“Cá as tú agus cá bhfuair tú Gaeilge ar dtús?”

Is as Bostún Mheiriceá mé ó dhúchas. Thosaigh mé ag foghlaim na Gaeilge i Meiriceá sa 1990idí, i m’aonar, ó leabhair agus ó fhoclóirí. Bhí go leor eolais agam ar litríocht na Gaeilge agus gramadach na Gaeilge ach ní raibh mé compordach leis an teanga labhartha ar feadh blianta fada. Thosaigh mé ag teacht go hÉirinn thart ar 2006 agus tháinig feabhas ar mo chumas labhartha de réir a chéile.

“Cad a thug ort oibriú le teicneolaíocht na teanga? Conas a thosaigh tú sa réimse seo?”

Go bunúsach, thosaigh mé ar an obair seo mar gheall ar na riachtanais a bhí ormsa féin mar fhoghlaimeoir. Sna 1990idí, ghlac mé páirt sna liostaí r-phoist Gaelic-L agus Gaeilge-A agus bhí díomá orm nach raibh seiceálaí litrithe ar fáil. Mar a tharlaíonn sé, bhí mé ag bailiú bunachar sonraí foclóireachta mar chuid de mo phróiseas foghlamtha. Ní raibh mórán oibre i gceist seiceálaí litrithe a chruthú as sin — bá é sin GaelSpell — foilsíodh an chéad leagan 20 bliain ó shin. Ní raibh aon saineolas agam ar an réimse seo ag an am — bhí mé i mo mhatamaiticeoir, ach bhí scileanna ríomhaireachta sách maith agam. Agus ba léir dom ag an am gurbh fhiú corpas a thógáil chun cabhrú liom an bunachar foclóireachta a thógáil níos sciobtha, agus le bheith cinnte go raibh na focail is coitianta agam. Bhailigh mé b’fhéidir milliún focal Gaeilge ón Idirlíon sna 90idí, agus lean mé ar aghaidh leis an obair sin (i dteangacha eile freisin), agus anois tá níos mó ná 200 milliún focal sa gcorpas Gaeilge ar mo ríomhaire!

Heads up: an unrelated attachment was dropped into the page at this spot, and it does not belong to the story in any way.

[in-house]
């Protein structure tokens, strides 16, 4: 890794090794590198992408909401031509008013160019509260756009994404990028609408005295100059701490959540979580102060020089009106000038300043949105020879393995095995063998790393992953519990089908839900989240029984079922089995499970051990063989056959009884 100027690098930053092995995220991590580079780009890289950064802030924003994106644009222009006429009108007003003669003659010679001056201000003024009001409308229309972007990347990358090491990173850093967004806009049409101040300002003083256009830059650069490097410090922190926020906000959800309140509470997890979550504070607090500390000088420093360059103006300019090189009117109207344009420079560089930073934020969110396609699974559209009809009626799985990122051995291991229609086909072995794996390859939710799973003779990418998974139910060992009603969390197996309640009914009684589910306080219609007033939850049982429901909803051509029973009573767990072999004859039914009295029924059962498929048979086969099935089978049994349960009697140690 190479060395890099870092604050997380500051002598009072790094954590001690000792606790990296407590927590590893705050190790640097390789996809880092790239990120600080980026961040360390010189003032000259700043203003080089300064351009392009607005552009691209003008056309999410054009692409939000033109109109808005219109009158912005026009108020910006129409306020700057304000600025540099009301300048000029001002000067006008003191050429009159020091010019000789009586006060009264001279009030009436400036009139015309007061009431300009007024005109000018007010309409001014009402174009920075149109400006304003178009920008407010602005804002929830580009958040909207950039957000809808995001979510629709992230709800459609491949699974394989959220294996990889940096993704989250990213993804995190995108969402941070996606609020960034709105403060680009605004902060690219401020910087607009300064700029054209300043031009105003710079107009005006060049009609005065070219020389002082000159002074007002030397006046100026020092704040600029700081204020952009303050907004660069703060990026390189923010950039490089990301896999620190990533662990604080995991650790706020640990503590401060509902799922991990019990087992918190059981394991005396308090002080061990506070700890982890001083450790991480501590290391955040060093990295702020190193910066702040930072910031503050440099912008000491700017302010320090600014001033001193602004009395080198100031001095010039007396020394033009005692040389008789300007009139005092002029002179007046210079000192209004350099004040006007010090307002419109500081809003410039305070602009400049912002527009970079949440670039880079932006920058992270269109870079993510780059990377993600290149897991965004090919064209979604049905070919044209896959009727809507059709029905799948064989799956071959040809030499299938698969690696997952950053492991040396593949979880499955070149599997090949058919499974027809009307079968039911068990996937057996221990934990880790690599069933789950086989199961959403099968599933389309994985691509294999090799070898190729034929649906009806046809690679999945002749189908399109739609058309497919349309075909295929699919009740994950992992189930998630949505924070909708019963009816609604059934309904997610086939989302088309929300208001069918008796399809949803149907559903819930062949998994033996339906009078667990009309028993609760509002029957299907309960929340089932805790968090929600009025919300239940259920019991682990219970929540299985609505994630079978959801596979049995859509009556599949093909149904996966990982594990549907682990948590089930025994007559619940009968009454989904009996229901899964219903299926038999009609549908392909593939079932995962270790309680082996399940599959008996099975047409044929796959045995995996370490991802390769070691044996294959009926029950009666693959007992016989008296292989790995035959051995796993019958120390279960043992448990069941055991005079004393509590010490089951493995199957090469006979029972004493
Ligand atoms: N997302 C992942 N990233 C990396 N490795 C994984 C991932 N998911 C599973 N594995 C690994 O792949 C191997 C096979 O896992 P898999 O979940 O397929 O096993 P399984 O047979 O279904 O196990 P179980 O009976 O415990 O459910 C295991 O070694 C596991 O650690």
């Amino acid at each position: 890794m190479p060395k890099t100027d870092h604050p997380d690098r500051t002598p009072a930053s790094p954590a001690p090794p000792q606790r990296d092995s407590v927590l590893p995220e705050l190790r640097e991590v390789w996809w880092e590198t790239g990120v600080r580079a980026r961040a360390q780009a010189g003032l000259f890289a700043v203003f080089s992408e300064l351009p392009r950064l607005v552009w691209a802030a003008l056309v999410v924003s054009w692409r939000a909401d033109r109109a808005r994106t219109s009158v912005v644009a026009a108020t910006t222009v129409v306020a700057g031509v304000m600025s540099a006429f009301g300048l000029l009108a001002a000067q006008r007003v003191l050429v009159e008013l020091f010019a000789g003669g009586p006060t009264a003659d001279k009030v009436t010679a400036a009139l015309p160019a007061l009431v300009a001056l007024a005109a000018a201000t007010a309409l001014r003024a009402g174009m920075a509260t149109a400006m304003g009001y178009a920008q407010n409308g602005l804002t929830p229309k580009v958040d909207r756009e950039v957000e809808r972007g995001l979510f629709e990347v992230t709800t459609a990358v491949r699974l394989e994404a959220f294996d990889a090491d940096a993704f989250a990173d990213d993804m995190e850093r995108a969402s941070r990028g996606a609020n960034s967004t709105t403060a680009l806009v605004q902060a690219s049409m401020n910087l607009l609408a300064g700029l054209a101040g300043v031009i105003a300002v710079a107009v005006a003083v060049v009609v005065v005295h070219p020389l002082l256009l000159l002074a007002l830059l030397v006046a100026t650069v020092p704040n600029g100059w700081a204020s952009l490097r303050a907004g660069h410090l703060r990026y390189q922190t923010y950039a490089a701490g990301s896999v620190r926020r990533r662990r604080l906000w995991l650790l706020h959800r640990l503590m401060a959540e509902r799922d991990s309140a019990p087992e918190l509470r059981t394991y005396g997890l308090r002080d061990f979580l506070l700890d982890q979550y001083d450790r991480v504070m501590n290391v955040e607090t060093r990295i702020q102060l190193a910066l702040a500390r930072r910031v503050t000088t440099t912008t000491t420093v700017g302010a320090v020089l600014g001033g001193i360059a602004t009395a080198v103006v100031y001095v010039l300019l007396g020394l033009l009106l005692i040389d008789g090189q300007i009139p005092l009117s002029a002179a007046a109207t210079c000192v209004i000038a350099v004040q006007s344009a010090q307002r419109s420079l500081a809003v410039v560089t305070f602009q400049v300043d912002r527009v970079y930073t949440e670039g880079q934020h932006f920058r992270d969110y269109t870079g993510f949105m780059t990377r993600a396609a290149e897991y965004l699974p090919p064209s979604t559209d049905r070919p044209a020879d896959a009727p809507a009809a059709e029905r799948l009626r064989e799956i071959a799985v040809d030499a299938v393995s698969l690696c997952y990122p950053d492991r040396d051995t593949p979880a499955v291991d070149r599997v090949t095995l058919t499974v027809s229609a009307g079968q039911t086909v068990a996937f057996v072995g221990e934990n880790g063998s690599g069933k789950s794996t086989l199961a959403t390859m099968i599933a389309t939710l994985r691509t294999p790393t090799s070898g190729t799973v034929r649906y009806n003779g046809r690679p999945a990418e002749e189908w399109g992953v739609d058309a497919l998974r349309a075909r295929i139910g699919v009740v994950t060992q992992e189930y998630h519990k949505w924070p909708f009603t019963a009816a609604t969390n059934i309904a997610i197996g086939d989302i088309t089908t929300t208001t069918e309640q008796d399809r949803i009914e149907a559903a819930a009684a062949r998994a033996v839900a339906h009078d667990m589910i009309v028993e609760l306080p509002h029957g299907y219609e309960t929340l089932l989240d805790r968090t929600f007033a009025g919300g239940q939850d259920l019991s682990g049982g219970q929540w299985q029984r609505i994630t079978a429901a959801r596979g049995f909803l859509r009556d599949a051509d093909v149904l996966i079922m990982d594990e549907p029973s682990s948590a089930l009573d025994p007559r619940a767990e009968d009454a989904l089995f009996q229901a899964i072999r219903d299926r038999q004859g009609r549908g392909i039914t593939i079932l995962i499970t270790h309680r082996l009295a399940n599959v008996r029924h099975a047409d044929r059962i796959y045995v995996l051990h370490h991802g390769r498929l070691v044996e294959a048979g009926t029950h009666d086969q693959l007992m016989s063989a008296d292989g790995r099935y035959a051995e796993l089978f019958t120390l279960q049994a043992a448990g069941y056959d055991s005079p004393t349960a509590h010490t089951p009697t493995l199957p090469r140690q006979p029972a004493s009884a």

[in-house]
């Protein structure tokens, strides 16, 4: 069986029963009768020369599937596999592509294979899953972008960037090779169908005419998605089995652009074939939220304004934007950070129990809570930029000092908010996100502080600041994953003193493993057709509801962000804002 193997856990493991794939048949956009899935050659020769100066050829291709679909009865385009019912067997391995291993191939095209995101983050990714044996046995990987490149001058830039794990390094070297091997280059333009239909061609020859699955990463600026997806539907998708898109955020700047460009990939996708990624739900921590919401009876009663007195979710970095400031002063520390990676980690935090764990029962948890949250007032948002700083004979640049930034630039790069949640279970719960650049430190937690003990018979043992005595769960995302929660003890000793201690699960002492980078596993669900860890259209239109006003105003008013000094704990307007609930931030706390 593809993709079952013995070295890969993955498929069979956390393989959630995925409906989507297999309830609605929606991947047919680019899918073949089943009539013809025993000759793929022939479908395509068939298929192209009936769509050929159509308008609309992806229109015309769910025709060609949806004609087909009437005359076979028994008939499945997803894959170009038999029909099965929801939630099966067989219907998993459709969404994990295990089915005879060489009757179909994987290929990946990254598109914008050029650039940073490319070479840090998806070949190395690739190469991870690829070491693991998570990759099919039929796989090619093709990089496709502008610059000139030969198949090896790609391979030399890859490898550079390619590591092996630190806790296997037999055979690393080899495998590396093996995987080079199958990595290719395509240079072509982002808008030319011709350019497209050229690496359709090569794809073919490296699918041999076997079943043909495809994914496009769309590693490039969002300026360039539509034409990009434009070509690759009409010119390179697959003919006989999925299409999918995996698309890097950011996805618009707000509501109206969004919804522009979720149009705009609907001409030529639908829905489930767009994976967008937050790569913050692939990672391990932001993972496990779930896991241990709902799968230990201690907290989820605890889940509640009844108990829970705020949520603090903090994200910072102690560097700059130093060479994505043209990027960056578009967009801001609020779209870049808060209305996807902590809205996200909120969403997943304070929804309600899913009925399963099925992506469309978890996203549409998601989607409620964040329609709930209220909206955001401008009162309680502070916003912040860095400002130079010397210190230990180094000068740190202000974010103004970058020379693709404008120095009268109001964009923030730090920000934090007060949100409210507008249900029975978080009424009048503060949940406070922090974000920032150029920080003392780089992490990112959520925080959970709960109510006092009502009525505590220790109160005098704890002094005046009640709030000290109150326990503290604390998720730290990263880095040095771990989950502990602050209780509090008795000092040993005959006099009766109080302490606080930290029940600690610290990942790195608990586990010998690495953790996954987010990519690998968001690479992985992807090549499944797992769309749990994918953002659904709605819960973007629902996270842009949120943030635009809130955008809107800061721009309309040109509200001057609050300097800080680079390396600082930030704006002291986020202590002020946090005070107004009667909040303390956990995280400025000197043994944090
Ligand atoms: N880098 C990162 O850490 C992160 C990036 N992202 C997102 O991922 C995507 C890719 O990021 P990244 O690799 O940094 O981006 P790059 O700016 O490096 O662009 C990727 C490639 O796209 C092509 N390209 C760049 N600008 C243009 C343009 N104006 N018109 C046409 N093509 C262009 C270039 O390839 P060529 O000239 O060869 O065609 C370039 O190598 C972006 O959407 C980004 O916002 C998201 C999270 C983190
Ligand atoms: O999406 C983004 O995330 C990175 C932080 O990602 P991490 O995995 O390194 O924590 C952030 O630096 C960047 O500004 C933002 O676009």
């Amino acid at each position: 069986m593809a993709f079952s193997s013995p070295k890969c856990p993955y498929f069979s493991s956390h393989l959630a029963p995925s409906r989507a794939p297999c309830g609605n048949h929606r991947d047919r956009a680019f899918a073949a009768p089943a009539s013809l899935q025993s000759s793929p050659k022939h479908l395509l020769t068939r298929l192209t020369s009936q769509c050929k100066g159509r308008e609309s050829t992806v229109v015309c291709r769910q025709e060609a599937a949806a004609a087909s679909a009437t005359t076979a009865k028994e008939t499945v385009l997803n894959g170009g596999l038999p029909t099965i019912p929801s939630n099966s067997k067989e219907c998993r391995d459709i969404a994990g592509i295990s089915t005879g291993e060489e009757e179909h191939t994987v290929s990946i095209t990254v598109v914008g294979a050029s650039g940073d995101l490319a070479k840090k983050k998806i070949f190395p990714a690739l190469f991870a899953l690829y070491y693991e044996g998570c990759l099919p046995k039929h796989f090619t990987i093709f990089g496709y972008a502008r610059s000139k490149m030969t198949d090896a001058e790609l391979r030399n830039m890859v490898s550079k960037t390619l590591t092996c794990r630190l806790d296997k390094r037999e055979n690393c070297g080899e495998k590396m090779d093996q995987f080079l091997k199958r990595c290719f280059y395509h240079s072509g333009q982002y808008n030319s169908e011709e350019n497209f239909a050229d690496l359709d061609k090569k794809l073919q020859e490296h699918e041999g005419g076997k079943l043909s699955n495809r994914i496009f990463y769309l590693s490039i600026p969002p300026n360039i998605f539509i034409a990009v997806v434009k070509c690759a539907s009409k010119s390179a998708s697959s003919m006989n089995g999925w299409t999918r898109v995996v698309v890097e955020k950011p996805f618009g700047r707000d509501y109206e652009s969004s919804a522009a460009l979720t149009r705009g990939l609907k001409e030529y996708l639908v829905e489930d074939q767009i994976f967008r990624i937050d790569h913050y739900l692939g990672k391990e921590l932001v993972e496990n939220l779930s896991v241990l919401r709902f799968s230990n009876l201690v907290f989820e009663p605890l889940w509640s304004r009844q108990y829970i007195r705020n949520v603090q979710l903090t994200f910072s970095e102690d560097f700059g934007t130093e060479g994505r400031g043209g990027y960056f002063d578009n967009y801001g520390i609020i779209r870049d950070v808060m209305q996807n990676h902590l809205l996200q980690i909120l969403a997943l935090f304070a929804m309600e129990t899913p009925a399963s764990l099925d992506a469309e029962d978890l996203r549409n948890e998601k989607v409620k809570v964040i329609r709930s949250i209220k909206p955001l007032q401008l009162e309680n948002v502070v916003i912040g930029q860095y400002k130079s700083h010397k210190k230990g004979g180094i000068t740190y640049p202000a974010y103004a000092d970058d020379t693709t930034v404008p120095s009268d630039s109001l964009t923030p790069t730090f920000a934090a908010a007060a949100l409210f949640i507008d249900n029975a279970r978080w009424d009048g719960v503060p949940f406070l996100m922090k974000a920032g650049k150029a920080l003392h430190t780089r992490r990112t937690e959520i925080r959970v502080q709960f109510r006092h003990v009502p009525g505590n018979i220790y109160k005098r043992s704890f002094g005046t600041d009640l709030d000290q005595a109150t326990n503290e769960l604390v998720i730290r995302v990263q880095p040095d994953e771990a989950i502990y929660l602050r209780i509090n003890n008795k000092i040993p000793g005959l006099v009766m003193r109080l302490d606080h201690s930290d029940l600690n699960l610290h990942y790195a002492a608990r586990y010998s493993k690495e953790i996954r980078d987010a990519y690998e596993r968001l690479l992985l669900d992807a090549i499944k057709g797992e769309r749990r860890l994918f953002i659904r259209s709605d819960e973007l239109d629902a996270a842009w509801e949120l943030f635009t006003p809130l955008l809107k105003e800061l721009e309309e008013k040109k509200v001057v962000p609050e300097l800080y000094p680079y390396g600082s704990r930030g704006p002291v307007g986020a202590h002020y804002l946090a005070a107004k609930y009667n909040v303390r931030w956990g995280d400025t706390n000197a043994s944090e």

“I measc na dtionscadal teicneolaíochta a raibh tú páirteach iontu, cé acu ceann ba thábhachtaí nó ba thaitneamhaí duit?”

Creid nó ná creid, déarfainn gurb é GaelSpell an tionscadal is tábhachtaí (de réir líon daoine atá ag baint úsáid as) cé nach bhfuil sé róspéisiúil ó thaobh cúrsaí teicneolaíochta. Rinne mé seiceálaí gramadaí darb ainm An Gramadóir freisin, agus bíonn go leor daltaí scoile agus mac léinn ollscoile á úsáid chun aistí a sheiceáil. Ach an ceann is tábhachtaí dar liomsa ná “An Caighdeánaitheoir”, tionscadal nach bhfuil i mbéal an phobail ar chor ar bith. Rud thar a bheith simplí atá ann — déanann sé caighdeánú ar litriú agus ar ghramadach téacsanna Gaeilge a bhí scríofa roimh an gCaighdeán Oifigiúil. D’fhoilsigh Rialtas na hÉireann mórán leabhar Gaeilge sna 1930idí, ach úsáidtear an seanlitriú iontu (agus an seanchló chomh maith). Mar sin, tá sé i bhfad níos deacra tairbhe a bhaint astu i gcúrsaí NLP, mar shampla, agus bíonn fadhbanna ag an foclóirithe Gaeilge cuardach a dhéanamh sna téacsanna seo.